Private celebrations outside of your own home are only permitted with up to 25 people. A maximum of 15 celebrants are allowed in your own apartment. In addition, it is recommended to reduce physical contact to an absolutely necessary minimum and to observe suitable hygiene measures, it said.
In addition, after the autumn break, the obligation to wear a mouth and nose cover in the vocational schools and in the upper levels of general education schools will also be extended to lessons.
North Rhine-Westphalia wants to adhere to its strict contact restrictions. In contrast to the more moderate recommendations of the most recent federal-state conference, only a maximum of ten people should still be allowed to meet in public space in NRW – regardless of the infection situation. The NRW Prime Minister Armin Laschet (CDU) reported on Friday in a video link with mayors and district administrators.
The federal-state agreement last Wednesday provides for a limit to ten people only if the number of new infections in a municipality per 100,000 inhabitants increases to 50 or more within seven days. In NRW, when this warning level is reached, only five people have been allowed to meet in public spaces since last Monday.
A mandatory curfew between 11 p.m. and 6 a.m. is to be introduced for restaurants in all municipalities with high numbers of new corona infections. The state cabinet also decided on Friday. The curfew applies in municipalities with 50 or more new infections per 100,000 inhabitants within seven days, as Laschet announced.
In Baden-Württemberg, the mask requirement will also be extended to teaching at secondary schools from Monday. “The expansion of the mask requirement from grade 5 to teaching applies from a nationwide 7-day incidence of over 35,” said a spokeswoman for the Ministry of Culture on Friday.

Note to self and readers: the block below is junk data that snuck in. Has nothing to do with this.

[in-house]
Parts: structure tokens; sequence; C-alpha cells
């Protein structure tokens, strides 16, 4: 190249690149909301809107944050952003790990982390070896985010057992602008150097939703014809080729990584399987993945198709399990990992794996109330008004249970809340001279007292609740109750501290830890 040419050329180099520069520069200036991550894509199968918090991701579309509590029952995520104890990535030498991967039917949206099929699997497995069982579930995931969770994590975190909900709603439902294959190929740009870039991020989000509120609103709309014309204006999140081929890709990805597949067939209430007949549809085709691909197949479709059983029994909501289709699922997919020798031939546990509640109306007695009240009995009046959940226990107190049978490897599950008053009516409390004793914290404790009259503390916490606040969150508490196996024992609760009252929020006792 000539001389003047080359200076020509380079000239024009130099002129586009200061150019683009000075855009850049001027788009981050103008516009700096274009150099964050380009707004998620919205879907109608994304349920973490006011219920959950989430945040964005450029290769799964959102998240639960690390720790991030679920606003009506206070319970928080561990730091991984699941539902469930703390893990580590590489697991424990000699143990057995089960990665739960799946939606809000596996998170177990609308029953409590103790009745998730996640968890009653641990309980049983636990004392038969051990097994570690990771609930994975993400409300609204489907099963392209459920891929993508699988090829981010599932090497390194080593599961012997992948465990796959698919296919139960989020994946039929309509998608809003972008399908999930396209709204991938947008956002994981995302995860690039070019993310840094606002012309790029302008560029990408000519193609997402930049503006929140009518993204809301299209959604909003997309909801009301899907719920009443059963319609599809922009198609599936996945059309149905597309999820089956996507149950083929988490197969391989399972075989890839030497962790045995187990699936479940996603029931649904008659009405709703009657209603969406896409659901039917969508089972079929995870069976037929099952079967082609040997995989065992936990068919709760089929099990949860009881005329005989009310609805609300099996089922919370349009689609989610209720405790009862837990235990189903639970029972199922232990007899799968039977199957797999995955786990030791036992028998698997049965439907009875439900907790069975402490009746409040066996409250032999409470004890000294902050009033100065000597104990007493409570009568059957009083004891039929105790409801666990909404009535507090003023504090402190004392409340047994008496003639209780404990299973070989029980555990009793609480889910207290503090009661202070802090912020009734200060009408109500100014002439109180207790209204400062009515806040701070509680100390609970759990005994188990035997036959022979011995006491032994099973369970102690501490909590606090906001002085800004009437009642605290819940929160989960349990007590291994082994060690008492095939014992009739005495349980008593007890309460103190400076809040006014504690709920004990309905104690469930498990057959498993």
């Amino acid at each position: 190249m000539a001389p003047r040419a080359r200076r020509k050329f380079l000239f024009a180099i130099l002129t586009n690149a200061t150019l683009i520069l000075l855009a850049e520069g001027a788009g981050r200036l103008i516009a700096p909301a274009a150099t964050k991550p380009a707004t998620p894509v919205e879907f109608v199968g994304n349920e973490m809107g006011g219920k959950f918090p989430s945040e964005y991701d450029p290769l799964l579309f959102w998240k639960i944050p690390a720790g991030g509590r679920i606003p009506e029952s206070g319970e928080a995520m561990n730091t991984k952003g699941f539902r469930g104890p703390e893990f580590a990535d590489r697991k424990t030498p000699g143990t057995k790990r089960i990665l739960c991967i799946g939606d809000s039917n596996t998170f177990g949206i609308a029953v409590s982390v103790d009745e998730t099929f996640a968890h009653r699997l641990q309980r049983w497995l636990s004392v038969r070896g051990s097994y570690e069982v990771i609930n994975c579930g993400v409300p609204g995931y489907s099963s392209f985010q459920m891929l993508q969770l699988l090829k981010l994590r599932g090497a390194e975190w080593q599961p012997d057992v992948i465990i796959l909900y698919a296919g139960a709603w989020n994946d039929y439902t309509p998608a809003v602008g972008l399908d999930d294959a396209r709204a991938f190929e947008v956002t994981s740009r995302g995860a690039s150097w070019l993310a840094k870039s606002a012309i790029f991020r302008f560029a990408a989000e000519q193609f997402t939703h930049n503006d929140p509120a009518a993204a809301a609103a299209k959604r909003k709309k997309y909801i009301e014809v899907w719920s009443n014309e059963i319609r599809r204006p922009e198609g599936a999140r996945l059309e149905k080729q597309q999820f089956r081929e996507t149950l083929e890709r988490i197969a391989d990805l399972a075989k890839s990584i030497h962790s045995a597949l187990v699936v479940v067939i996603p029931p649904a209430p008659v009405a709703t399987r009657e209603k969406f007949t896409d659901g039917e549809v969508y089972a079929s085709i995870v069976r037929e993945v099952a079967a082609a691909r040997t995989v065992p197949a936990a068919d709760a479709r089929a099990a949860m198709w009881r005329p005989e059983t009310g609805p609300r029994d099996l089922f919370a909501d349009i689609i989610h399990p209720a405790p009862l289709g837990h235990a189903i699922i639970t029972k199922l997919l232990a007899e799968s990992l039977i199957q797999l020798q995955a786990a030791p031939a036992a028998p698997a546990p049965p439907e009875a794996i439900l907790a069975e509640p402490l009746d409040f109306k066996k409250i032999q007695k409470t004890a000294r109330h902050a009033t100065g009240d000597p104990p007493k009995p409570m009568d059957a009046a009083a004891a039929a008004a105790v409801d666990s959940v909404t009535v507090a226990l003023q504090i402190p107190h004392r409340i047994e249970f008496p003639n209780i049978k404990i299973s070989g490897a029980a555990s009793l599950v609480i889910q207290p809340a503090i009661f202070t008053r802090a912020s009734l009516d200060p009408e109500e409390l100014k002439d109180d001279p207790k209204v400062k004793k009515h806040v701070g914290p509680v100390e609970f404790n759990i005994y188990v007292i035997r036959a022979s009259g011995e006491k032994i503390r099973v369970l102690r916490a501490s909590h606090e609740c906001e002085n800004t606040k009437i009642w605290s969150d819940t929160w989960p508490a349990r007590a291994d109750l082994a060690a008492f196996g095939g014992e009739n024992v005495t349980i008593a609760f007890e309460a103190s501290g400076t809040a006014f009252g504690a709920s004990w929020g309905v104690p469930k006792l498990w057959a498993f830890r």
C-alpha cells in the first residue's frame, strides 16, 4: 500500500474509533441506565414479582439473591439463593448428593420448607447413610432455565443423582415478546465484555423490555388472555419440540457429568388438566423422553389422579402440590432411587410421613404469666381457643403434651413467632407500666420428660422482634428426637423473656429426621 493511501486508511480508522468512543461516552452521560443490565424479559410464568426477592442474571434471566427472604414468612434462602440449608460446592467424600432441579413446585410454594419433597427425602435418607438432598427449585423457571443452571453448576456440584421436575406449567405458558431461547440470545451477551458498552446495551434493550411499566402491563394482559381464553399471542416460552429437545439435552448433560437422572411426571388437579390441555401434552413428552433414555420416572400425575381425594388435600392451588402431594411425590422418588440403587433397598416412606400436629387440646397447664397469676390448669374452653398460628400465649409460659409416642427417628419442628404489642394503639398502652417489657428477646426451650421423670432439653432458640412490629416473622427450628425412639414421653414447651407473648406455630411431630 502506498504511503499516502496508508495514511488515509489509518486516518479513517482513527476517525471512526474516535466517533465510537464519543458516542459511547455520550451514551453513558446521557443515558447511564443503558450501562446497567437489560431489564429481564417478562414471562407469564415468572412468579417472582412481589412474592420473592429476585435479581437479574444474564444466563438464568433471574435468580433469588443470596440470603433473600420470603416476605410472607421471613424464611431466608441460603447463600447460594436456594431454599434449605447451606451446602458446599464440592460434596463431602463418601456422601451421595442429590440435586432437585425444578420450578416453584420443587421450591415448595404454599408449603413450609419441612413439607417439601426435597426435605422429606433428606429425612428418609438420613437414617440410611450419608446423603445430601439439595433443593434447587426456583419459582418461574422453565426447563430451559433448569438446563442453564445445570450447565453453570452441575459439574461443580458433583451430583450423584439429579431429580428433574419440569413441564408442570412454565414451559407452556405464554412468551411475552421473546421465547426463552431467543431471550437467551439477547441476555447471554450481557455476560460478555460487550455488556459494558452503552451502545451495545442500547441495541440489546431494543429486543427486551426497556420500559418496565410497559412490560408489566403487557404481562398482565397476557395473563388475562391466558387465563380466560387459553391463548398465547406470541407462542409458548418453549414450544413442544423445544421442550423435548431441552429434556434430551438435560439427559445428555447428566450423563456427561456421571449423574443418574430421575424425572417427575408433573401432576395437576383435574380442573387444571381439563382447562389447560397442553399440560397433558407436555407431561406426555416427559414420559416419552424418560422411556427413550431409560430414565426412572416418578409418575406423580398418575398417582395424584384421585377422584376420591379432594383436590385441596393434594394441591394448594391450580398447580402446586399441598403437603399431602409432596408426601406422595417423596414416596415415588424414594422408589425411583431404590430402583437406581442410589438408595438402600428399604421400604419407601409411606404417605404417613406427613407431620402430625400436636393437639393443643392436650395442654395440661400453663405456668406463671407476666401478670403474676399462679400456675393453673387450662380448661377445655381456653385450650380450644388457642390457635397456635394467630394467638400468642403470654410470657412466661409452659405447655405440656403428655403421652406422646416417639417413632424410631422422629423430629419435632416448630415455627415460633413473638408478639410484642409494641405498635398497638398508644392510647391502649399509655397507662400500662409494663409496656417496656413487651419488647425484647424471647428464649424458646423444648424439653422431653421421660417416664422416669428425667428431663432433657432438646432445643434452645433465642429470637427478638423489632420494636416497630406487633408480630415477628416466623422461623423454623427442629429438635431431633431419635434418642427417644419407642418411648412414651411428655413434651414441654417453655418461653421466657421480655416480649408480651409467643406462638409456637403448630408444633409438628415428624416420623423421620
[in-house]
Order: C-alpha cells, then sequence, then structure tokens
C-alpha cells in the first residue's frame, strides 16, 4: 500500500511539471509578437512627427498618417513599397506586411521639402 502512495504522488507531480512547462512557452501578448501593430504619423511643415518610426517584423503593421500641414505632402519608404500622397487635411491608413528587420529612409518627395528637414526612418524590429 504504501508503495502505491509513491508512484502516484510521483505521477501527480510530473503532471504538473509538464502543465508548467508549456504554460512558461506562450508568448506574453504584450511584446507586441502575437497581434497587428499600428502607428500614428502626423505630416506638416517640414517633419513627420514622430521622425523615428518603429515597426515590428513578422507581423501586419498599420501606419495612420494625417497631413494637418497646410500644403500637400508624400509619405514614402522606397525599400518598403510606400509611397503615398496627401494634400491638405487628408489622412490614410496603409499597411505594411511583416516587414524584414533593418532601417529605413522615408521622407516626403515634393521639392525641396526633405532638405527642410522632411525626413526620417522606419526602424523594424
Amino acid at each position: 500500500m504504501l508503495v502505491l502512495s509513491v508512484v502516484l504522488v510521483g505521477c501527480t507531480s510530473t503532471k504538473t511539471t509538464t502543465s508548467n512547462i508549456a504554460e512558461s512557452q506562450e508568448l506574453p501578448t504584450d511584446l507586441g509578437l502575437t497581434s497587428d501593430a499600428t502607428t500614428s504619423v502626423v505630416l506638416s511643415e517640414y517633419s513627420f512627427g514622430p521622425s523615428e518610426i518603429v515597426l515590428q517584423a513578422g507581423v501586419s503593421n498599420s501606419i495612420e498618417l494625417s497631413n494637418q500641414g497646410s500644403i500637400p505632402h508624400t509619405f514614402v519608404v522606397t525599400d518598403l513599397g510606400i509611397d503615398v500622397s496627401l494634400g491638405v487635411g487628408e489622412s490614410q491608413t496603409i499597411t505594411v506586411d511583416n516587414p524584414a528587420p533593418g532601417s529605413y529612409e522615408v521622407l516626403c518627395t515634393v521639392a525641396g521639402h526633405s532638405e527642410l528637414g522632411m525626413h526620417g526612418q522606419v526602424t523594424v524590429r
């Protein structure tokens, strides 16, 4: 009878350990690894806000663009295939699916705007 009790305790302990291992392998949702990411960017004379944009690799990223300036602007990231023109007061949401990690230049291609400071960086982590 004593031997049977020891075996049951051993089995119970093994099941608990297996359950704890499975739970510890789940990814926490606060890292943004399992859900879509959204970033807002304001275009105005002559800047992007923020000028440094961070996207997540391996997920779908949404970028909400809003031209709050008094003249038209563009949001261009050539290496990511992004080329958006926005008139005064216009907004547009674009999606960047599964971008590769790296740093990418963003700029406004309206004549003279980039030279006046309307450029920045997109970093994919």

“Today we will inform the schools that this will have to be observed from next Monday.” So far, the mask requirement applies from grade five and at secondary schools in Baden-Württemberg only in so-called meeting areas such as school corridors, auditoriums and toilets.
In Bavaria, the controversial ban on accommodation for travelers from Corona hotspots expired on Friday. The state government waived an extension of the rule, “we leave it at that,” said State Chancellor Florian Herrmann (CSU) on Friday in Munich.
The ban on accommodation ends at the end of the day. As a justification, Herrmann said that it was counting on the states to implement the resolutions of the federal-state agreement from this week.
Herrmann emphasized that the ban on accommodation would remain in the “toolbox” for the fight against the pandemic. Should it become necessary, it can thus be used again. However, this is currently less relevant because the holidays are already over in many regions particularly affected by the pandemic.
Hessen is also planning to abolish the ban on accommodation. The State Chancellery announced this in a statement on Friday. The planned abolition is on the agenda for a meeting of the Corona cabinet next Monday.